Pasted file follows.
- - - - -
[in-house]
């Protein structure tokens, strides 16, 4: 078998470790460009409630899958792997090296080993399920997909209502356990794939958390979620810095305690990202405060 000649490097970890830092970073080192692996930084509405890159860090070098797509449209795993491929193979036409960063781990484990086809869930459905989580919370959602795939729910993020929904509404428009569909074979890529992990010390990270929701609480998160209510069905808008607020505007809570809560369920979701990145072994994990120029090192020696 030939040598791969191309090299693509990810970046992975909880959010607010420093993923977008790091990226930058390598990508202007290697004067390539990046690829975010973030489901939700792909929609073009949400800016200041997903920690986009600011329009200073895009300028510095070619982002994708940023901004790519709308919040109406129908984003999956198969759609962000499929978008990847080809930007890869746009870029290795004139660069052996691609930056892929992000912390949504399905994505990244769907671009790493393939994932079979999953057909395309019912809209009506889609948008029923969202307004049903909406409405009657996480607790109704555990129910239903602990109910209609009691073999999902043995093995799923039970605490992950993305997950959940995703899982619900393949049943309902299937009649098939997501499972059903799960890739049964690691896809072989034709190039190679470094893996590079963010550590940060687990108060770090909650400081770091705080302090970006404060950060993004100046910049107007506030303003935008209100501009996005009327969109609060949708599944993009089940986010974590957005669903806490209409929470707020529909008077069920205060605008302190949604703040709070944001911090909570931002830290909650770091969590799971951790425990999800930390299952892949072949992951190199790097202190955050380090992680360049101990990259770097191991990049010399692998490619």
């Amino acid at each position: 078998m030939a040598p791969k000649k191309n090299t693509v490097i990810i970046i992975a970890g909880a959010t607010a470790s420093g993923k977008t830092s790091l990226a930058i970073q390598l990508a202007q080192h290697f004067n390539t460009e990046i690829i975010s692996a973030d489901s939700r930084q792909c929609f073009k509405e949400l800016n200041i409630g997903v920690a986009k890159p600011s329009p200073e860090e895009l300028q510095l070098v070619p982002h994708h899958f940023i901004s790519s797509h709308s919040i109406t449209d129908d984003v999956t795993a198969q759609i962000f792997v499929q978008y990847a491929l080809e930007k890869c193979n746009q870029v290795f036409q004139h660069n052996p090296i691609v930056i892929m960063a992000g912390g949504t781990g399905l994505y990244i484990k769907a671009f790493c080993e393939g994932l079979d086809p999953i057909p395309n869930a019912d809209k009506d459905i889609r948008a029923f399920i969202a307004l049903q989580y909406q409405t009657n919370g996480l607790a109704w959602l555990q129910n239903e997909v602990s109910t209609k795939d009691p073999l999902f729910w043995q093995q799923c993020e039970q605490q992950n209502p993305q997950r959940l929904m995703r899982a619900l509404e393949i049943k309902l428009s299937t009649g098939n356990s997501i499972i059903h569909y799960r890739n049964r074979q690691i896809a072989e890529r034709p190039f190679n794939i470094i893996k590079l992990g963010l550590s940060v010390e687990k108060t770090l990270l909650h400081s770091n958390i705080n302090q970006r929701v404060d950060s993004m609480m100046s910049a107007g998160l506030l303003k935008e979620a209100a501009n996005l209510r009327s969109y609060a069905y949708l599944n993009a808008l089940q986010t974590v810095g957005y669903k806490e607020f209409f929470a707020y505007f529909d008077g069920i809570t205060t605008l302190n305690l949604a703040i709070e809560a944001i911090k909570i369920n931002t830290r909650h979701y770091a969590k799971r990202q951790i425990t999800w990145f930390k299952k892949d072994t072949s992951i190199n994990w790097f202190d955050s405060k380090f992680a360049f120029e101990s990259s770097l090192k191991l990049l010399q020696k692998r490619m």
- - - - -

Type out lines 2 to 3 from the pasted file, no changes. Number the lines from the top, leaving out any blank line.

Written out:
């Protein structure tokens, strides 16, 4: 078998470790460009409630899958792997090296080993399920997909209502356990794939958390979620810095305690990202405060 000649490097970890830092970073080192692996930084509405890159860090070098797509449209795993491929193979036409960063781990484990086809869930459905989580919370959602795939729910993020929904509404428009569909074979890529992990010390990270929701609480998160209510069905808008607020505007809570809560369920979701990145072994994990120029090192020696 030939040598791969191309090299693509990810970046992975909880959010607010420093993923977008790091990226930058390598990508202007290697004067390539990046690829975010973030489901939700792909929609073009949400800016200041997903920690986009600011329009200073895009300028510095070619982002994708940023901004790519709308919040109406129908984003999956198969759609962000499929978008990847080809930007890869746009870029290795004139660069052996691609930056892929992000912390949504399905994505990244769907671009790493393939994932079979999953057909395309019912809209009506889609948008029923969202307004049903909406409405009657996480607790109704555990129910239903602990109910209609009691073999999902043995093995799923039970605490992950993305997950959940995703899982619900393949049943309902299937009649098939997501499972059903799960890739049964690691896809072989034709190039190679470094893996590079963010550590940060687990108060770090909650400081770091705080302090970006404060950060993004100046910049107007506030303003935008209100501009996005009327969109609060949708599944993009089940986010974590957005669903806490209409929470707020529909008077069920205060605008302190949604703040709070944001911090909570931002830290909650770091969590799971951790425990999800930390299952892949072949992951190199790097202190955050380090992680360049101990990259770097191991990049010399692998490619």
């Amino acid at each position: 078998m030939a040598p791969k000649k191309n090299t693509v490097i990810i970046i992975a970890g909880a959010t607010a470790s420093g993923k977008t830092s790091l990226a930058i970073q390598l990508a202007q080192h290697f004067n390539t460009e990046i690829i975010s692996a973030d489901s939700r930084q792909c929609f073009k509405e949400l800016n200041i409630g997903v920690a986009k890159p600011s329009p200073e860090e895009l300028q510095l070098v070619p982002h994708h899958f940023i901004s790519s797509h709308s919040i109406t449209d129908d984003v999956t795993a198969q759609i962000f792997v499929q978008y990847a491929l080809e930007k890869c193979n746009q870029v290795f036409q004139h660069n052996p090296i691609v930056i892929m960063a992000g912390g949504t781990g399905l994505y990244i484990k769907a671009f790493c080993e393939g994932l079979d086809p999953i057909p395309n869930a019912d809209k009506d459905i889609r948008a029923f399920i969202a307004l049903q989580y909406q409405t009657n919370g996480l607790a109704w959602l555990q129910n239903e997909v602990s109910t209609k795939d009691p073999l999902f729910w043995q093995q799923c993020e039970q605490q992950n209502p993305q997950r959940l929904m995703r899982a619900l509404e393949i049943k309902l428009s299937t009649g098939n356990s997501i499972i059903h569909y799960r890739n049964r074979q690691i896809a072989e890529r034709p190039f190679n794939i470094i893996k590079l992990g963010l550590s940060v010390e687990k108060t770090l990270l909650h400081s770091n958390i705080n302090q970006r929701v404060d950060s993004m609480m100046s910049a107007g998160l506030l303003k935008e979620a209100a501009n996005l209510r009327s969109y609060a069905y949708l599944n993009a808008l089940q986010t974590v810095g957005y669903k806490e607020f209409f929470a707020y505007f529909d008077g069920i809570t205060t605008l302190n305690l949604a703040i709070e809560a944001i911090k909570i369920n931002t830290r909650h979701y770091a969590k799971r990202q951790i425990t999800w990145f930390k299952k892949d072994t072949s992951i190199n994990w790097f202190d955050s405060k380090f992680a360049f120029e101990s990259s770097l090192k191991l990049l010399q020696k692998r490619m």